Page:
Digital Green Certificates

Why Vaccine Passports and Digital IDs Will Mean the End of Privacy and Personal Freedom

The following is an extract from Nick Corbishley’s new book Scanned: Why Vaccine Passports and Digital IDs Will Mean the End of Privacy and Personal Freedom and is reprinted with permission from the publisher.

When the European Union launched its Green Pass initiative in June 2021, it was supposedly intended to reopen the bloc’s borders and make international tourism possible once again. But within months it was being used by many Member States to exclude unvaccinated people from accessing many public spaces and basic services. Italy’s government has used its iteration of the Green Pass to effectively ban almost four million people from being able to earn a living. In Austria the government locked down around two million people for not being vaccinated, before relenting five days later and locking down everyone else.

This has happened despite the fact that the EU’s own Green Pass legislation stipulates that “[t]he issuance of [Covid] certificates… should not lead to discrimination on the basis of the possession of a specific category of certificate.” The Council of Europe, Europe’s preeminent human rights organisation, went even further, arguing not only that no one should be “discriminated against for not having been vaccinated” but also that the vaccination should not be mandatory.

To complement its Green Pass, the EU has already launched a digital wallet that will be used to store peoples’ surnames, first names, dates and place of birth, gender or nationality, as well as enable Europeans to identify themselves online. This is part and parcel of the digital identity revolution being spearheaded by organisations like the World Economic Forum, Gavi, and ID2020.

Update on EU’s Vaccine Passport Scheme

We have an update today on yesterday’s vote in the European Parliament, which essentially waved through the Commission’s plans to roll out a vaccine passport scheme across the EU, which we covered yesterday. This is a guest post from a source within the EU.

In Brussels yesterday the European Parliament adopted a negotiating position on the Commission’s Digital Green Certificate proposal. 575 MEPs voted for a compromise text, with 80 against and 40 abstentions.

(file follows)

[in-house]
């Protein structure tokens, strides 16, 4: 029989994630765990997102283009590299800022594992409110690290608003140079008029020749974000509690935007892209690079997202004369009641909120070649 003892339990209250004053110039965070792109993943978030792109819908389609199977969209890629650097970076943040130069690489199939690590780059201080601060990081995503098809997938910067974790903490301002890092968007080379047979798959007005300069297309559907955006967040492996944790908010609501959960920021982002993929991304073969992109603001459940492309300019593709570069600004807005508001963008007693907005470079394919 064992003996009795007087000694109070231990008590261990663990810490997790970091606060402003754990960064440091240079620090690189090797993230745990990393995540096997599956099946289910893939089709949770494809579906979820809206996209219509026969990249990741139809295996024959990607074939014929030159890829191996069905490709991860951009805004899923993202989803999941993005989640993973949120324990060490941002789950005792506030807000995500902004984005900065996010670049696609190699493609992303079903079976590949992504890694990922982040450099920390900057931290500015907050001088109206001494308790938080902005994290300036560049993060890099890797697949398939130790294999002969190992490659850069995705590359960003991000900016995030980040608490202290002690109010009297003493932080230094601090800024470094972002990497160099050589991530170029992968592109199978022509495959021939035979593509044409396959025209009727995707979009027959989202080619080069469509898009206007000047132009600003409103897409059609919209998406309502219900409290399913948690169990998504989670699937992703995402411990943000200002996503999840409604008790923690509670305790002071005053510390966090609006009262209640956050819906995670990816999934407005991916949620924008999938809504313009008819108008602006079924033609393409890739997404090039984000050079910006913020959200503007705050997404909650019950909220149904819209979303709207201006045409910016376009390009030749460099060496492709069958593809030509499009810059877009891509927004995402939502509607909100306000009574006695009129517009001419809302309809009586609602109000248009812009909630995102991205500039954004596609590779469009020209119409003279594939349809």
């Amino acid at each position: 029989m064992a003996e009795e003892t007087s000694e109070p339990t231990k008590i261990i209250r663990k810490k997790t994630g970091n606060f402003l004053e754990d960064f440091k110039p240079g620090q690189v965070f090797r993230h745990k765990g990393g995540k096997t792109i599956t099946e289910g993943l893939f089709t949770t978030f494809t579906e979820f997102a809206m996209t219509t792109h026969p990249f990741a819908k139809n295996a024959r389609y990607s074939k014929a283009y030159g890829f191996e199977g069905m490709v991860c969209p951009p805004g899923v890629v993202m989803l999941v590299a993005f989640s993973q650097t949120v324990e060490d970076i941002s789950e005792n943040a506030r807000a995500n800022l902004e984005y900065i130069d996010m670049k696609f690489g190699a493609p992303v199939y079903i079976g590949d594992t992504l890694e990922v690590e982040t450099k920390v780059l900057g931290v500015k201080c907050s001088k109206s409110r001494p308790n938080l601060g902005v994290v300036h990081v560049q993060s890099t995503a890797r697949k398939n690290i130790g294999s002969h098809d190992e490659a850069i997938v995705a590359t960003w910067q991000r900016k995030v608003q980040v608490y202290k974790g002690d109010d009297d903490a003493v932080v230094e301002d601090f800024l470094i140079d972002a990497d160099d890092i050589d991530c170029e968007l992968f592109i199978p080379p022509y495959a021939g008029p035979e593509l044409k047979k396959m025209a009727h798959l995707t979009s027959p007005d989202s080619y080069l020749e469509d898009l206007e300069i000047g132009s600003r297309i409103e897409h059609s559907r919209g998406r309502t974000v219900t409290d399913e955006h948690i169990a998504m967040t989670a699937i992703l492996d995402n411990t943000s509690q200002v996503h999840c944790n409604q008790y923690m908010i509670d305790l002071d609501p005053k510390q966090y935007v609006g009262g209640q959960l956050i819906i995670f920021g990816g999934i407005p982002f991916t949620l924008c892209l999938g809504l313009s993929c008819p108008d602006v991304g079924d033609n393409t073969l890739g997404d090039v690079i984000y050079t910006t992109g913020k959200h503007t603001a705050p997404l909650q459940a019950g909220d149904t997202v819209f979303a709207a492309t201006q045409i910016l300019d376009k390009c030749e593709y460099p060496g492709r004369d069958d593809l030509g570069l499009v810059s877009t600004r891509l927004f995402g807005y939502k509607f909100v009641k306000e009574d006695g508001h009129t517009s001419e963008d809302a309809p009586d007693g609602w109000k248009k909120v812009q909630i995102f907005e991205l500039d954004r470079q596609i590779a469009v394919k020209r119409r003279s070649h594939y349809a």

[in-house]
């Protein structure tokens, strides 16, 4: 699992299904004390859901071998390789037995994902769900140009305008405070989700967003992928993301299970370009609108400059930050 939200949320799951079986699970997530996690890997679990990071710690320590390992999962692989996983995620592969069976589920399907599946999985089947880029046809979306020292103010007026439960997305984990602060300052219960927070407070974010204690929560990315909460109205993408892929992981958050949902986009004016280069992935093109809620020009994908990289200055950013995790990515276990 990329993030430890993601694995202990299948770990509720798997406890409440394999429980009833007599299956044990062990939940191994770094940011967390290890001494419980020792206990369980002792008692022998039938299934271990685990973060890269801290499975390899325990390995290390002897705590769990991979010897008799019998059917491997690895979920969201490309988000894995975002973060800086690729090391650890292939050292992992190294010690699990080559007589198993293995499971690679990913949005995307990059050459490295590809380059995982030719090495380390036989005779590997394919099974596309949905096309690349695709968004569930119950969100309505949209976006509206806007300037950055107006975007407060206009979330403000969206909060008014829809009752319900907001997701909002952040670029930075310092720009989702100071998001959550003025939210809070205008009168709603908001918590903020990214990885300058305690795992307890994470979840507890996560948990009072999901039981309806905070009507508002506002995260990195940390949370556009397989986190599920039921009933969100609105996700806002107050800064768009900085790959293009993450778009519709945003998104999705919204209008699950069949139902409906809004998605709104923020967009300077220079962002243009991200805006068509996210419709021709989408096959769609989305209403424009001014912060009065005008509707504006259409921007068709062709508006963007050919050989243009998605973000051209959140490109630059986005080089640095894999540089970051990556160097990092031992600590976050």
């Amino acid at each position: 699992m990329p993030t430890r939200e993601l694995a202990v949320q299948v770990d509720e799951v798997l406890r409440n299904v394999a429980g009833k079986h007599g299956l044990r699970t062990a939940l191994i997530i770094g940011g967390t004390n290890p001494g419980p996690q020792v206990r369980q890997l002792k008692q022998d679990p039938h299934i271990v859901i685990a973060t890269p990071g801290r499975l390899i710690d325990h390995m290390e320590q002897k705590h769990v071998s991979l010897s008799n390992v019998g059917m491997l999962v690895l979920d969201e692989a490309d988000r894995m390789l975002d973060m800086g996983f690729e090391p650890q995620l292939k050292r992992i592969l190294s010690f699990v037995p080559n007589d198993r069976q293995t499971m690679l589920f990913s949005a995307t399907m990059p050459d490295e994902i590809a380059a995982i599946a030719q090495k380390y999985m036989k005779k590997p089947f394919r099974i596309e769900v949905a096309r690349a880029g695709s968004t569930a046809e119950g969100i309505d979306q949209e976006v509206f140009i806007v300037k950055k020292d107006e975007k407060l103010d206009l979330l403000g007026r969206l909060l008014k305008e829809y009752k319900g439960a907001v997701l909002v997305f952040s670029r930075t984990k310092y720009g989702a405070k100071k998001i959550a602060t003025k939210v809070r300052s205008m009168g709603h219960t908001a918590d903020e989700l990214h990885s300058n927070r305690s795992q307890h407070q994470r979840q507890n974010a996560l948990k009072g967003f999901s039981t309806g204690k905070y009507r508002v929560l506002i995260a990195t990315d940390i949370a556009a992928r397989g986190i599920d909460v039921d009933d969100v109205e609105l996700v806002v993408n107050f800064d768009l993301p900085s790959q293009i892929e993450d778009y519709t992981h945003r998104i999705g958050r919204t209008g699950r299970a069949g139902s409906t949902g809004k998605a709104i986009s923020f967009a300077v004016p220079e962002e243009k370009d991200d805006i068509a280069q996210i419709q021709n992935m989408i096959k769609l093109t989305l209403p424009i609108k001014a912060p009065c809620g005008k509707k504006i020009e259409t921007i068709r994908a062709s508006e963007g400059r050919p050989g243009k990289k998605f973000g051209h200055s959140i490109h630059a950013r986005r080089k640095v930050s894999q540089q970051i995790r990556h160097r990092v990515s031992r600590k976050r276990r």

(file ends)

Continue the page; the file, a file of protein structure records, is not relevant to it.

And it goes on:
Voting took place remotely after three hours of speeches to a mostly empty chamber.

The Commission’s desire to create a universal system of health check points within the EU was apparent before the Plenary Session. During the debate it became increasingly clear that these checks will be taking place beyond Member State borders.

MEPs were resigned to passing the Regulation in order to “return to normal” even if it “puts Schengen at stake”.

Voter concerns that European society would be divided were occasionally relayed, usually as a prefix to a bald statement that the DGC would neither discriminate nor function as a pass for entry into Member States.

A handful of MEPs asked to examine the Proposal more critically.

With Parliament’s approval – and the three EU Institutions already in alignment – negotiations between Commission, Council and Parliament on the final text will be a mere formality.

We can expect the rubberstamp by June, ushering in a sophisticated and probably enduring system of health checks across Europe, enhanced by the draconian Passenger Locator Form, also on its way to becoming law.

The EU’s Vaccine Passport Scheme Could Destroy Peace in Northern Ireland

Today, the European Parliament will vote on the introduction of vaccine passports within the EU, known as Digital Green Certificates. Ciarán McCollum, a barrister and linguist from Northern Ireland who advises on matters of European law, has written a piece for Lockdown Sceptics expressing his concern that this scheme will destroy the fragile peace in Northern Ireland. Here’s an extract:

The proposed regulation will cost Europe dearly. There are the financial implications of a universal border control regime which involves the constant handling of that most sensitive of data types: medical records. There is the loss of ideals intrinsic to European democracy. But more pertinently for me, there is the situation in Northern Ireland.

The Explanatory Memorandum calls freedom of movement one of the EU’s “most cherished achievements” and a “driver of its economy”. It is also a driver of peace in my home. The Northern Irish remain citizens of Europe without the Union, and will not accept being checked upon entry into what about a million of them consider their home: the neighbouring Member State of Ireland. The prospect of violence is terrible.

Despite these risks and contrary to the recently introduced Better Regulation Rules, the DGC controls are being rushed through with nary a cost-benefit analysis, impact assessment or public consultation and with limited parliamentary debate. Why? Well, in the words of the Head of the Commision’s Covid Taskforce, Thierry Breton, when speaking to RTL in March, so that Europeans can once again “enter a public place” and “live without being a risk to each other”. Could Mr Breton really mean to suggest that there ever was, or ever can be, life without risk? Has the Parisian gentleman, when crossing his home city by car for example, ever encountered the 4-lane 12-exit roundabout at the Arc de Triomphe?

Worth reading in full.